Kes fits practically all the criteria for a classic Mary Sue. She has unique mental powers to be unlocked that often come up as Deus Ex Machinas to save the day; she is physically beautiful, to the point that Tom and Neelix fight over her (though it's somewhat one-sided as Tom is respectful enough not to try and horn in on someone's girlfriend and as such is forced to defend himself from Neelix and his paranoid outbursts), and the Doctor is hinted to have the holo-hots as well; she has a super-human memory; she's kind and gentle and friendly. She has no physical flaws except a short lifespan, and no personality flaws except... "I'm too curious." The fact that her curiosity never actually got anyone into trouble probably makes this a "Mary Sue" flaw. Every other character on the show has a tragic flaw that comes up regularly (Torres' temper, Chakotay's trust in strangers, Tuvok's turbulent emotions he tries to keep buried), Kes never had one, save the dark side hinted at in "Cold Fire" and later seen in "Fury." Most "day in the limelight" episodes focus on their flaws; Kes' seemed to focus on her powers and how "mysterious" they were. Kes was eventually written off, with the excuse that the writers "couldn't think of any more stories for her." Well, it's hard to think of stories for a character who's already perfect.
Neelix enjoys a reputation similar to the WWE's Hornswoggle: kids adore him, adults want his head. The showrunners considered Ethan Phillips' G-rated storylines to be indispensable, so he clearly was a successful character from a marketing standpoint. To this day, the base is divided on whether or not to despise Neelix, with his supporters generally being Trekkies who were children when VOY first aired. Like Wesley, the person who suffered most was actor Ethan Phillips, who had to endure four hour makeup calls in the dead hours of the morning, with everybody else trickling in long after his latex prosthetics were applied. And then he spent most of his screentime standing over a blazing hot stove.
Captain Janeway herself, but only when writer Jeri Taylor is at the helm. This resulted in inconsistent characterization which annoyed Kate Mulgrew: One day she was a ruthless pragmatist, and the next the paragon of third-wave feminism and virtue. Sometimes this waffling occurred in the same episode, such as "Caretaker."
Some of Janeway's actions seem grossly immoral to some fans, to the point where they might be considered a Moral Event Horizon if Janeway wasn't The Captain and protagonist. The Status Quo Is God format of the series meant that especially questionable actions (such as separating Tuvix against his wishes) were rarely or never brought up again. She did get the occasional What the Hell, Hero? (usually from Chakotay) but again, status quo dictated that they end their disagreement by the end of the episode.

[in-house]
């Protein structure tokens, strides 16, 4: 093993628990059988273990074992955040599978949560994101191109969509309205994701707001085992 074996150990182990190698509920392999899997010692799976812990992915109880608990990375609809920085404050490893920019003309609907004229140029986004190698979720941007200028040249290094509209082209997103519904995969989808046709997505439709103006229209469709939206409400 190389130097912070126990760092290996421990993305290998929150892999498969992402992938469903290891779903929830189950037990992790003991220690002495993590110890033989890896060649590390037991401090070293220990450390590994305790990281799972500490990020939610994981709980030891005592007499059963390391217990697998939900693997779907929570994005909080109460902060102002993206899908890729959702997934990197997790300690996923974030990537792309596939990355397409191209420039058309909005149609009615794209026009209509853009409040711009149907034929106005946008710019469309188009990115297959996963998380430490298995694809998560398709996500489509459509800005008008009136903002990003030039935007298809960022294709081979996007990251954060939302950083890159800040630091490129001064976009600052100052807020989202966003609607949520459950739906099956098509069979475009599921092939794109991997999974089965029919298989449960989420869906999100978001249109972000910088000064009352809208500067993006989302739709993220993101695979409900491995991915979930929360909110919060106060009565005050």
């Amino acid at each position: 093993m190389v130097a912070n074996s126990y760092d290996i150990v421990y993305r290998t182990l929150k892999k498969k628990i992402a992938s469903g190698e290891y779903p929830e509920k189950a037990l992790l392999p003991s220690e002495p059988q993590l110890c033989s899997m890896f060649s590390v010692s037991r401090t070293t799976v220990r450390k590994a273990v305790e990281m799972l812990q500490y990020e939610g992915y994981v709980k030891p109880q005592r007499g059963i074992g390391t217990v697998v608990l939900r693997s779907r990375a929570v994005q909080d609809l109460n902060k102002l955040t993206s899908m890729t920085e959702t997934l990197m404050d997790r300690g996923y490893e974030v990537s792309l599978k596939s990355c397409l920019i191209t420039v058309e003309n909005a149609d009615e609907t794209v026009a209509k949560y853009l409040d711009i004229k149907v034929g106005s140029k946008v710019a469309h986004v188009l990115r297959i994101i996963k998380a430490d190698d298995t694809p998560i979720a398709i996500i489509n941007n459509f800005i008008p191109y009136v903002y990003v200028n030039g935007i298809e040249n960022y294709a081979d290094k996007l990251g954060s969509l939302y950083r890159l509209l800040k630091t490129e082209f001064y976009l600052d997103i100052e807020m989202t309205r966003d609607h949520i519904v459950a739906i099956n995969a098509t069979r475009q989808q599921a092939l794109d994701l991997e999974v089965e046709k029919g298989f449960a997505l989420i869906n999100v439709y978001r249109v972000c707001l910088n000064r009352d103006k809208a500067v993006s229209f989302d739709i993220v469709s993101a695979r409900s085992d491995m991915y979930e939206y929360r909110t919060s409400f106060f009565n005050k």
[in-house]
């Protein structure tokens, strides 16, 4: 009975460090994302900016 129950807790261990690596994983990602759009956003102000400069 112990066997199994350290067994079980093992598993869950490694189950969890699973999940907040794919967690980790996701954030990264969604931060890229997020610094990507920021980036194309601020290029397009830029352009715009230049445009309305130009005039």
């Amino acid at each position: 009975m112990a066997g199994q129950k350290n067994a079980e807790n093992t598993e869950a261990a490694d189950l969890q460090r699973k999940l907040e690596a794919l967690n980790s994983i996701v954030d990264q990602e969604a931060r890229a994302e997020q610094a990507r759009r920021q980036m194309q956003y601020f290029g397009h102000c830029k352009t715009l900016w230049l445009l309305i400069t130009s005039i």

Look no further than "Scorpion", where Janeway knowingly and intentionally aids and abets a known enemy of the entire galaxy (the Borg), and in direct contravention of standing Starfleet orders (Admiral Nechayev in TNG: "Descent"), no less. And the folks she aided them against turn out to be actually fairly reasonable once somebody bothered to try talking to them a couple seasons later.
Equinox is perhaps the Most Triumphant Example of this trope in the Star Trek Franchise. We are expected to side with Janeway against Ransom because Ransom was killing innocent creatures to try and get his crew home; an act that he admits is reprehensible, but feels he has no other choice in order to safeguard his crew. Janeway insists that he has crossed the Moral Event Horizon with this one action, expecting everyone to forget her unrepentant alliance with THE BORG that served to A) make the Collective more powerful, and B) piss off a species that, in the end, turned out to be willing to broker a peace with the Federation.
Janeway gets called out for the Borg alliance in the episode "Hope And Fear" though, by an alien who has set up an elaborate scheme for the purpose of vengeance against Voyager, because Janeway solving the 8472 problem for the Borg enabled them to assimilate his entire species.